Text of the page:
Why U.S. global leadership rests on how it manages anti-racism upheavals

Demonstrators raise their fists in the air near the White House, during a protest against racial inequality in the aftermath of the death in Minneapolis police custody of George Floyd, in Washington, U.S., June 6, 2020. REUTERS/Leah Millis

It must be said plainly and repetitively, so that no one can miss the significance of this historic moment for the United States and its allies, who depend on its leadership.

The continued U.S. ability and credibility to lead rests on how effectively the country manages and learns from the triple shock of 2020: the worst global pandemic in a century, the deepest economic downturn since the Great Depression and now the most extensive racial upheavals in fifty years.

Yet it may be the third of those challenges that proves to be most difficult, decisive and differentiating, preceded by centuries of history but triggered by police officer Derek Chauvin’s gruesome killing of George Floyd on the night of May 25 in Minneapolis.

That is because in a world where most countries share the global challenge of COVID-19 and recession, the nature of this racial drama is singular to the United States as “the only modern nation that had slavery in its midst from the very beginning,” writes Harvard sociologist Orlando Patterson in this weekend’s Wall Street Journal.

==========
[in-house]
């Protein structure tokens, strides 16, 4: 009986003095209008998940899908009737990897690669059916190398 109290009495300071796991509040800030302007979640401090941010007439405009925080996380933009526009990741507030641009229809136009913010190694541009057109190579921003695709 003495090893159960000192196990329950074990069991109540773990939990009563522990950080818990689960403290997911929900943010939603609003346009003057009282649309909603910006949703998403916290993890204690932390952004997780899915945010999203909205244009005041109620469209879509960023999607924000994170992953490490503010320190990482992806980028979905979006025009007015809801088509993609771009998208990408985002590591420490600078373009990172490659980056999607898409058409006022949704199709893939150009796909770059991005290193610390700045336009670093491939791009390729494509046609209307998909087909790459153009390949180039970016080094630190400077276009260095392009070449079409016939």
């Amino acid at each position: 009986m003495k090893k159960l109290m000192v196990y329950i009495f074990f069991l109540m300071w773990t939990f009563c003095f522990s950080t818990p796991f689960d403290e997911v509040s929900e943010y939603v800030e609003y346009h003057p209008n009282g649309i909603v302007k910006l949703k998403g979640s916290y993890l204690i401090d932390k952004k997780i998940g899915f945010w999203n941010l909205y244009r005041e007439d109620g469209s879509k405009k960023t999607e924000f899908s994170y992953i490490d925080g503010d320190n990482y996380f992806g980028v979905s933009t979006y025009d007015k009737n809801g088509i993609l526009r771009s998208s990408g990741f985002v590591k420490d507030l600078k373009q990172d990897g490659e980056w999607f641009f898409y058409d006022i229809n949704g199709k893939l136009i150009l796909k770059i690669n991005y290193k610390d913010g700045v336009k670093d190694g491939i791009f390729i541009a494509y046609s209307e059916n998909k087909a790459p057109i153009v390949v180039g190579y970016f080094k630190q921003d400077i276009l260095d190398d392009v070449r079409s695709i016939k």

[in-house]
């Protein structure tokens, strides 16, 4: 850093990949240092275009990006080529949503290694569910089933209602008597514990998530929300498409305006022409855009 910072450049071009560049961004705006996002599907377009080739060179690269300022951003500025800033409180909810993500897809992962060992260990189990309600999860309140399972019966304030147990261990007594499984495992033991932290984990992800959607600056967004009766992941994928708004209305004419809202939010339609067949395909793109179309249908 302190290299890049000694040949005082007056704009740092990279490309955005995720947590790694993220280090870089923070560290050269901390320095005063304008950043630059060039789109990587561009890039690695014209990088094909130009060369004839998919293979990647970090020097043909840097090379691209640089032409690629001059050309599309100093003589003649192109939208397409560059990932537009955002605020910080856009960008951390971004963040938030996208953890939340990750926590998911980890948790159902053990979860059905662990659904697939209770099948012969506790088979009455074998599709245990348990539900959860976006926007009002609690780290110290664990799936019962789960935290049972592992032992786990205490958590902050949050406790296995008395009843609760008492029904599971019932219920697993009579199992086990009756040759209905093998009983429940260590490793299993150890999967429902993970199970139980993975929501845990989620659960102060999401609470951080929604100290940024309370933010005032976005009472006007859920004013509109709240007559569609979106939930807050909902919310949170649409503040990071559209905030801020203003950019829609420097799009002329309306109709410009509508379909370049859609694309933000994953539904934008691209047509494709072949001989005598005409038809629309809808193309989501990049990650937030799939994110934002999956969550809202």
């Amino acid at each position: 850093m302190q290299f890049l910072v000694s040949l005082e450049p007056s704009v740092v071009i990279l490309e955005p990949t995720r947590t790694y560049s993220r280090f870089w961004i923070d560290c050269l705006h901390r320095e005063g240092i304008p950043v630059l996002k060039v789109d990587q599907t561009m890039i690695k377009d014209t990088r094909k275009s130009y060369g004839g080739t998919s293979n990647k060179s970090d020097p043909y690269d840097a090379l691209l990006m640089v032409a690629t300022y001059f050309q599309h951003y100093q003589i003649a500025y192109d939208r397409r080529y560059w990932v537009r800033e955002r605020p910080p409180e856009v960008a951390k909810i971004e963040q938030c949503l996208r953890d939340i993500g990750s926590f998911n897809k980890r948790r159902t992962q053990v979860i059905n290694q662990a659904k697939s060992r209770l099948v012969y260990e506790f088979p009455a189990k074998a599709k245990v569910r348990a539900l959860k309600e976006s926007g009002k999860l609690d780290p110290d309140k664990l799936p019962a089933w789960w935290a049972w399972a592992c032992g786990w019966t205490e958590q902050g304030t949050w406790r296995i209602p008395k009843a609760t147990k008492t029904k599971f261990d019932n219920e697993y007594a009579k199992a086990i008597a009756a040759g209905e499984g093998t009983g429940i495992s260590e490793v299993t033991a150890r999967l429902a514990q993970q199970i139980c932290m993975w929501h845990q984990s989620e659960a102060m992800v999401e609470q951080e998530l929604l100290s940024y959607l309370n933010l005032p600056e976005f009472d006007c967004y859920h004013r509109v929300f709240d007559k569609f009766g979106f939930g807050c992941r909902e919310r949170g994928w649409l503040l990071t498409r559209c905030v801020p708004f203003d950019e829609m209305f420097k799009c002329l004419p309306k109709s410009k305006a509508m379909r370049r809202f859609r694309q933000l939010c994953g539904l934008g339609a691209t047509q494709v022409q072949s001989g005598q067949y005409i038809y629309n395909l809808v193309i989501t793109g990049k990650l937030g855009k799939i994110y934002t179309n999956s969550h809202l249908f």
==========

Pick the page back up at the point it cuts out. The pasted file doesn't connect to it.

It’s also due to the timing of these upheavals, coming in such a divisive electoral year and at a moment of escalating major power competition with China. That has left many in the world viewing this period as a litmus test of the United States’ rare set of founding principles that enshrine the notion that all human beings are created equal and endowed by God with inalienable rights.

Get the Inflection Points newsletter

Subscribe to Frederick Kempe’s weekly Inflection Points column, which focuses on the global challenges facing the United States and how to best address them.


Even as peaceful anti-racism protests expanded through the United States for the twelfth successive day on Saturday, demonstrations as well in countless cities around the world underscored the collective understanding of the significance of this moment. The protests stretched from South America to Africa, from Europe to Southeast Asia, and from Mexico to Canada.

From its beginnings through the Civil War, through the civil rights revolution and until today, the United States’ delivery on its founding principles has been imperfect. What has inspired the world despite that has been the U.S.’ ability to self-correct and improve.